Armand D. Anoman, first author of The Phosphorylated Pathway of Serine Biosynthesis perturbs sulfur assimilation
Current Position: Postdoctoral researcher at ERI BIOTECMED, University of Valencia, Spain
Education: PhD in biotechnology, plant biology department, University of Valencia, Spain
Non-scientific Interests: basketball, sports in general, reading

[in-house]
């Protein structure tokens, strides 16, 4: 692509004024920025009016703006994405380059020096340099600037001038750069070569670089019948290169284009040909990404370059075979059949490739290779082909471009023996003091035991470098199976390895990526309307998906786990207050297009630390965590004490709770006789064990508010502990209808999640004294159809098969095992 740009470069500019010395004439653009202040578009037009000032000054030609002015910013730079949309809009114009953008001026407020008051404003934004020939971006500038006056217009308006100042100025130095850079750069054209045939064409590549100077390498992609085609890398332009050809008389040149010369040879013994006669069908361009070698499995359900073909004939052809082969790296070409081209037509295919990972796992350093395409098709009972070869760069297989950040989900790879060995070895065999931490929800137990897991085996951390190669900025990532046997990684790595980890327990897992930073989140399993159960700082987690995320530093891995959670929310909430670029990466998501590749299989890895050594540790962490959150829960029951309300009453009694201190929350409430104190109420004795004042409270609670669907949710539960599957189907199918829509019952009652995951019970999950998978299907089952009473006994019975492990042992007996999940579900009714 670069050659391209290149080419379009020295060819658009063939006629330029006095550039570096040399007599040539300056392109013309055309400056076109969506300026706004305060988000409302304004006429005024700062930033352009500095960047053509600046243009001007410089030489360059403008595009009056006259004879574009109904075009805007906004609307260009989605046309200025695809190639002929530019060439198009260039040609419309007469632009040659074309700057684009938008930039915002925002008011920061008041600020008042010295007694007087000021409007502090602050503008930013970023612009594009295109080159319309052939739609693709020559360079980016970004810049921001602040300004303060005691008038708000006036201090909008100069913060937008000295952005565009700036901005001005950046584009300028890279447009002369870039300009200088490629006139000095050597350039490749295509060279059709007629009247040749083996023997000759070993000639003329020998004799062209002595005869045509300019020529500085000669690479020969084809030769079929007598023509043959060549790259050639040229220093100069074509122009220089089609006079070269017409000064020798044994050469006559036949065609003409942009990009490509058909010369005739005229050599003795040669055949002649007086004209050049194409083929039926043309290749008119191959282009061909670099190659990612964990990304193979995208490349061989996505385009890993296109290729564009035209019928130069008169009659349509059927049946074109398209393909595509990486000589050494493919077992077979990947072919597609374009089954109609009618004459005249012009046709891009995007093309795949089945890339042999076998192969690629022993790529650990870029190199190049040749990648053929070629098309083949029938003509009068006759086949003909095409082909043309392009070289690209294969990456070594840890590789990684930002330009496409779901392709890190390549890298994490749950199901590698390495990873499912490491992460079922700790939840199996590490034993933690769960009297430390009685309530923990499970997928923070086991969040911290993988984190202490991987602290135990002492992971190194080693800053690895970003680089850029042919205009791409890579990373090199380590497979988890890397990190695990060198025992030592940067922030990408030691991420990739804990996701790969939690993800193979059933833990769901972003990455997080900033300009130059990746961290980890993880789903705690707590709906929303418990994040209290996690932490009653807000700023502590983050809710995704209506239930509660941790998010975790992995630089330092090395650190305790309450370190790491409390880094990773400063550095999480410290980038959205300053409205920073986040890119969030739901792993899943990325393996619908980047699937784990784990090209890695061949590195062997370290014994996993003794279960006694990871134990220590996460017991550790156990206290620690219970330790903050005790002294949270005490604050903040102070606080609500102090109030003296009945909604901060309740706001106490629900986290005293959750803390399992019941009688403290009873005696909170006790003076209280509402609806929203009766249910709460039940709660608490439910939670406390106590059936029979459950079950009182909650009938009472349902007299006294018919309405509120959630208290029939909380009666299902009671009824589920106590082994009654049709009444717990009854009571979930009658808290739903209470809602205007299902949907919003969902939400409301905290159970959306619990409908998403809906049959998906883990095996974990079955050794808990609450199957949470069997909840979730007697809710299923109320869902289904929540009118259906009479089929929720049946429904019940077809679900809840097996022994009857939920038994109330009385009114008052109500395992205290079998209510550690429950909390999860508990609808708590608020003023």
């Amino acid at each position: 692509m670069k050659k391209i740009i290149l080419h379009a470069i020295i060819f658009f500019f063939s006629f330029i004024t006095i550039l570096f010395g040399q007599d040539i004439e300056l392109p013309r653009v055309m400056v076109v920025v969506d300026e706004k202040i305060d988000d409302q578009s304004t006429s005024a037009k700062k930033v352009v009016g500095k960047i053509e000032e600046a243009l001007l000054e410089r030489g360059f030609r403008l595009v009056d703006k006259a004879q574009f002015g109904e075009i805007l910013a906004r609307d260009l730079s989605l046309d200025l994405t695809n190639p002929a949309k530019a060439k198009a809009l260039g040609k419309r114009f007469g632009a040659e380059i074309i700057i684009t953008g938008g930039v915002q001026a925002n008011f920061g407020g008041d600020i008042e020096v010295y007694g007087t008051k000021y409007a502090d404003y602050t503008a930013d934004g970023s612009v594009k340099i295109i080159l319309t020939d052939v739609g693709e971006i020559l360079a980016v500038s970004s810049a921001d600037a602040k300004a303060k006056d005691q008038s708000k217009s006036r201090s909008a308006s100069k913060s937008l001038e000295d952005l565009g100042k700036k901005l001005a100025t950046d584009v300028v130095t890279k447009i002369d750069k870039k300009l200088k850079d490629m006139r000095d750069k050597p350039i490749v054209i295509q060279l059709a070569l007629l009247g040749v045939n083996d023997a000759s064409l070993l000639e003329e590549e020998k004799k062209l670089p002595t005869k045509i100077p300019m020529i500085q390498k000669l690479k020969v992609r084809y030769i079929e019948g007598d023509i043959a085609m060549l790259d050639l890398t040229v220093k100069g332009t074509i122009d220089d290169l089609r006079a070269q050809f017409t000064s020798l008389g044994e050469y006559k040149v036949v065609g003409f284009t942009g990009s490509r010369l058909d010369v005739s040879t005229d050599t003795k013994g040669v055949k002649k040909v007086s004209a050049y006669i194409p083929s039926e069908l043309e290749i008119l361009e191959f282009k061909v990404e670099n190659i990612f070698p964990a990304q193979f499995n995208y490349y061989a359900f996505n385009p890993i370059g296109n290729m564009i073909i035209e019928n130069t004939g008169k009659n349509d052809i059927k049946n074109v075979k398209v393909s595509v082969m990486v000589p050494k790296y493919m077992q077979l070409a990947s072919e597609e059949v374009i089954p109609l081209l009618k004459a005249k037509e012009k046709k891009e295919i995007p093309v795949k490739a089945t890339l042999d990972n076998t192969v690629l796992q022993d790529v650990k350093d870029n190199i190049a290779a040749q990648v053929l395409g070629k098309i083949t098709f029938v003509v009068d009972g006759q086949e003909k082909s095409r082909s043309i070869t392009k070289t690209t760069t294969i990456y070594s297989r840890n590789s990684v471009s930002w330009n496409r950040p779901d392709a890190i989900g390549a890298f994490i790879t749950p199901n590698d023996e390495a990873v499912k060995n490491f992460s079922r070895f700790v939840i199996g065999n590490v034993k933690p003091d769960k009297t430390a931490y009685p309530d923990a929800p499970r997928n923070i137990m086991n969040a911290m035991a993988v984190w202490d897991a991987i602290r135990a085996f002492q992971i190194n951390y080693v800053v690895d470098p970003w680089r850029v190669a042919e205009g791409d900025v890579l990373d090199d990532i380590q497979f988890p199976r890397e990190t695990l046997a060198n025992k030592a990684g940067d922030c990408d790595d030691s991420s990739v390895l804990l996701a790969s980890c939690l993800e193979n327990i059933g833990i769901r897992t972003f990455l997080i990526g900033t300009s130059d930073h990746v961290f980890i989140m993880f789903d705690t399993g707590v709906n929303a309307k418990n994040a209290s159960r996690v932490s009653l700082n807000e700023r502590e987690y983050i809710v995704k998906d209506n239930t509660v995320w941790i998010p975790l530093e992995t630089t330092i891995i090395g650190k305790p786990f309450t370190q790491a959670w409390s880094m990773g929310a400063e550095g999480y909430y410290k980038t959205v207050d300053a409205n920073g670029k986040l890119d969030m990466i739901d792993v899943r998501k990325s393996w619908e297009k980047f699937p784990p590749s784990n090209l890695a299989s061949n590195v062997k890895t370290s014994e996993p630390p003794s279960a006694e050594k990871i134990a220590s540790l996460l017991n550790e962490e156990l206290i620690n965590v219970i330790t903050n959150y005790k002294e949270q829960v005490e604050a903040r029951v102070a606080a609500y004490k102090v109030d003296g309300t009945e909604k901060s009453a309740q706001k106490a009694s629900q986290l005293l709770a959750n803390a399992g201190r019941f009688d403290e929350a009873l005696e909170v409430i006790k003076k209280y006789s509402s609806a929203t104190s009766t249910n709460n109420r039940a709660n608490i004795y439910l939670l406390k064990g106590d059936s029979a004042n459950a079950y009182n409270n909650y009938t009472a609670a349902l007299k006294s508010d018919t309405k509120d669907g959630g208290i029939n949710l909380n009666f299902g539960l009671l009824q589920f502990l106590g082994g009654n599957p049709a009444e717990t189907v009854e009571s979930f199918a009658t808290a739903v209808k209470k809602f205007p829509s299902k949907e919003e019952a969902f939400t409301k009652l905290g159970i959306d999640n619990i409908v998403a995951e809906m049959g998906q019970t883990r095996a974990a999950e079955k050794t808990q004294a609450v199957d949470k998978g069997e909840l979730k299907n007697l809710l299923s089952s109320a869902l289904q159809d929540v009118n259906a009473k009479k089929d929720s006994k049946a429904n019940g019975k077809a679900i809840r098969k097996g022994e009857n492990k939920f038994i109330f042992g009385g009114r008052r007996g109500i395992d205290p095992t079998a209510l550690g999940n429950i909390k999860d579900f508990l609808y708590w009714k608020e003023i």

Brief bio: I obtained my PhD in 2015 in the lab of Dr Roc Ros at the University of Valencia in Spain. During my doctoral thesis, I contributed to go further in understanding the functional characterisation of the plastidial glycolytic enzyme glyceraldehyde-3-phosphate dehydrogenase(GAPCp) in Arabidopsis thaliana. We were able to show that GAPCp plays a crucial role in non-photosynthetic cells of both photosynthetic and non-photosynthetic organs. This enzyme contributes to the production of 3-phosphoglycerate, the precursor of the phosphorylated pathway of serine biosynthesis (PPSB) in plastids. I then proceeded to work on this area of research, which is my current postdoc endeavour in the Roc’s lab. In the paper that we are publishing in this Plant Physiology issue, we have been able to demonstrate that PPSB is at the crossroads between carbon, nitrogen, and sulfur metabolism in C3 plants. This discovery allows us to consider PPSB as a target for crop improvement strategies. In plants, serine biosynthesis occurs mainly through the PPSB and through the glycolate pathway, associated with photorespiration. Studying the interactions between both pathways, especially in the context of climate change, is also one of my objectives. I am performing those studies in two model species, Arabidopsis and maize.